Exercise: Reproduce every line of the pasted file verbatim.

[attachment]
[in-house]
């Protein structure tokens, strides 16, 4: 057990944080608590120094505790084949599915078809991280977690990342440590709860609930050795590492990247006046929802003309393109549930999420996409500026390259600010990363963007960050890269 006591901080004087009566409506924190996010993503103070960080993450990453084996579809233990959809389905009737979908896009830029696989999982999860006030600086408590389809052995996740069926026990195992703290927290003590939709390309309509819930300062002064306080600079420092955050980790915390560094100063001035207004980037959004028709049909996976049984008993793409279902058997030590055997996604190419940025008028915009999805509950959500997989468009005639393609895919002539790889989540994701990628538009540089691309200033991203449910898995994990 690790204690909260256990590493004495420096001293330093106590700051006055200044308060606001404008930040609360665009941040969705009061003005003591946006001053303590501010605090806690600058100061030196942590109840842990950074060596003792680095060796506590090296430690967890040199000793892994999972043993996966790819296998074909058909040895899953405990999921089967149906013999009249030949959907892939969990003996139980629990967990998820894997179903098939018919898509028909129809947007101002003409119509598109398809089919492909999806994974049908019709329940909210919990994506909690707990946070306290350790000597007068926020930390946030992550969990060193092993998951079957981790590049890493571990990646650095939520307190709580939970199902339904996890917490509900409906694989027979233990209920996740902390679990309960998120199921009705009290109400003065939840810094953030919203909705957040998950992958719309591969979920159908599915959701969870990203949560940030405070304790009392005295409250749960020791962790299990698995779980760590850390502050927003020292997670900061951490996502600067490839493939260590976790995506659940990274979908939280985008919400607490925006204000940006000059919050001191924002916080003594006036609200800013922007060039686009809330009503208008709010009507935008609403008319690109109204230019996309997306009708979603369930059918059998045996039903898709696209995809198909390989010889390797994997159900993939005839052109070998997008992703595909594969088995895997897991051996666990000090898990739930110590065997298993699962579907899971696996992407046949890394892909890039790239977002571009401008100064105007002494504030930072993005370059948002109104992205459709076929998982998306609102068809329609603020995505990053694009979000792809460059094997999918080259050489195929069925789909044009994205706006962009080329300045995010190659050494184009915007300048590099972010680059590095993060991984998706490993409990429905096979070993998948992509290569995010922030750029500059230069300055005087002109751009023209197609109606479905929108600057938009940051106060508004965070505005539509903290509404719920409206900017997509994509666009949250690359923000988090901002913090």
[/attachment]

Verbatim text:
[in-house]
């Protein structure tokens, strides 16, 4: 057990944080608590120094505790084949599915078809991280977690990342440590709860609930050795590492990247006046929802003309393109549930999420996409500026390259600010990363963007960050890269 006591901080004087009566409506924190996010993503103070960080993450990453084996579809233990959809389905009737979908896009830029696989999982999860006030600086408590389809052995996740069926026990195992703290927290003590939709390309309509819930300062002064306080600079420092955050980790915390560094100063001035207004980037959004028709049909996976049984008993793409279902058997030590055997996604190419940025008028915009999805509950959500997989468009005639393609895919002539790889989540994701990628538009540089691309200033991203449910898995994990 690790204690909260256990590493004495420096001293330093106590700051006055200044308060606001404008930040609360665009941040969705009061003005003591946006001053303590501010605090806690600058100061030196942590109840842990950074060596003792680095060796506590090296430690967890040199000793892994999972043993996966790819296998074909058909040895899953405990999921089967149906013999009249030949959907892939969990003996139980629990967990998820894997179903098939018919898509028909129809947007101002003409119509598109398809089919492909999806994974049908019709329940909210919990994506909690707990946070306290350790000597007068926020930390946030992550969990060193092993998951079957981790590049890493571990990646650095939520307190709580939970199902339904996890917490509900409906694989027979233990209920996740902390679990309960998120199921009705009290109400003065939840810094953030919203909705957040998950992958719309591969979920159908599915959701969870990203949560940030405070304790009392005295409250749960020791962790299990698995779980760590850390502050927003020292997670900061951490996502600067490839493939260590976790995506659940990274979908939280985008919400607490925006204000940006000059919050001191924002916080003594006036609200800013922007060039686009809330009503208008709010009507935008609403008319690109109204230019996309997306009708979603369930059918059998045996039903898709696209995809198909390989010889390797994997159900993939005839052109070998997008992703595909594969088995895997897991051996666990000090898990739930110590065997298993699962579907899971696996992407046949890394892909890039790239977002571009401008100064105007002494504030930072993005370059948002109104992205459709076929998982998306609102068809329609603020995505990053694009979000792809460059094997999918080259050489195929069925789909044009994205706006962009080329300045995010190659050494184009915007300048590099972010680059590095993060991984998706490993409990429905096979070993998948992509290569995010922030750029500059230069300055005087002109751009023209197609109606479905929108600057938009940051106060508004965070505005539509903290509404719920409206900017997509994509666009949250690359923000988090901002913090």